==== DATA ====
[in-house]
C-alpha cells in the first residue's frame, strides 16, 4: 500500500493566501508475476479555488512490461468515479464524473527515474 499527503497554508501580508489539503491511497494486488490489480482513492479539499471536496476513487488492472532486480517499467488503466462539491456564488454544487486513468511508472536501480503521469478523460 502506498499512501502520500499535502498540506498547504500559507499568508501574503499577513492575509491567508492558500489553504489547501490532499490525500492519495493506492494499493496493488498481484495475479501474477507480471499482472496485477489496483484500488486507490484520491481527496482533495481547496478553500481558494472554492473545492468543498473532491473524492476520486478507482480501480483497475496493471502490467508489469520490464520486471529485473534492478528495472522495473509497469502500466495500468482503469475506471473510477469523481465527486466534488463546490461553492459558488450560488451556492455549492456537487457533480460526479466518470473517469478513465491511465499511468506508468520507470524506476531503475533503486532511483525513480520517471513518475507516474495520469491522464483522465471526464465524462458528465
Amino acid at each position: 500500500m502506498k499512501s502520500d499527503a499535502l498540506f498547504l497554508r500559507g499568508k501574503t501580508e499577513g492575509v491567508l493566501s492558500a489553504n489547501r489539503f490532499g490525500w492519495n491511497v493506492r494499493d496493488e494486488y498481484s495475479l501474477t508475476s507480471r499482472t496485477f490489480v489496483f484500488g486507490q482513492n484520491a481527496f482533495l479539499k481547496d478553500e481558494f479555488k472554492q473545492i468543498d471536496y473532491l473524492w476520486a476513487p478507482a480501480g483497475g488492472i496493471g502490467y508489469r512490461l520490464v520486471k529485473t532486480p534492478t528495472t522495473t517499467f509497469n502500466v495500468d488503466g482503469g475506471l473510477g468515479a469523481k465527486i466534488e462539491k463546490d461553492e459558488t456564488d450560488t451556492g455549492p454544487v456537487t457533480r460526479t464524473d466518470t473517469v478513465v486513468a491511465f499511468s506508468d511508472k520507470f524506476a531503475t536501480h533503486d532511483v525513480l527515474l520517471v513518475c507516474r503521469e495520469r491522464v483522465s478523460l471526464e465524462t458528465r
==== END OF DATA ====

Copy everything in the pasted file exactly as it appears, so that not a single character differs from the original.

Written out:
[in-house]
C-alpha cells in the first residue's frame, strides 16, 4: 500500500493566501508475476479555488512490461468515479464524473527515474 499527503497554508501580508489539503491511497494486488490489480482513492479539499471536496476513487488492472532486480517499467488503466462539491456564488454544487486513468511508472536501480503521469478523460 502506498499512501502520500499535502498540506498547504500559507499568508501574503499577513492575509491567508492558500489553504489547501490532499490525500492519495493506492494499493496493488498481484495475479501474477507480471499482472496485477489496483484500488486507490484520491481527496482533495481547496478553500481558494472554492473545492468543498473532491473524492476520486478507482480501480483497475496493471502490467508489469520490464520486471529485473534492478528495472522495473509497469502500466495500468482503469475506471473510477469523481465527486466534488463546490461553492459558488450560488451556492455549492456537487457533480460526479466518470473517469478513465491511465499511468506508468520507470524506476531503475533503486532511483525513480520517471513518475507516474495520469491522464483522465471526464465524462458528465
Amino acid at each position: 500500500m502506498k499512501s502520500d499527503a499535502l498540506f498547504l497554508r500559507g499568508k501574503t501580508e499577513g492575509v491567508l493566501s492558500a489553504n489547501r489539503f490532499g490525500w492519495n491511497v493506492r494499493d496493488e494486488y498481484s495475479l501474477t508475476s507480471r499482472t496485477f490489480v489496483f484500488g486507490q482513492n484520491a481527496f482533495l479539499k481547496d478553500e481558494f479555488k472554492q473545492i468543498d471536496y473532491l473524492w476520486a476513487p478507482a480501480g483497475g488492472i496493471g502490467y508489469r512490461l520490464v520486471k529485473t532486480p534492478t528495472t522495473t517499467f509497469n502500466v495500468d488503466g482503469g475506471l473510477g468515479a469523481k465527486i466534488e462539491k463546490d461553492e459558488t456564488d450560488t451556492g455549492p454544487v456537487t457533480r460526479t464524473d466518470t473517469v478513465v486513468a491511465f499511468s506508468d511508472k520507470f524506476a531503475t536501480h533503486d532511483v525513480l527515474l520517471v513518475c507516474r503521469e495520469r491522464v483522465s478523460l471526464e465524462t458528465r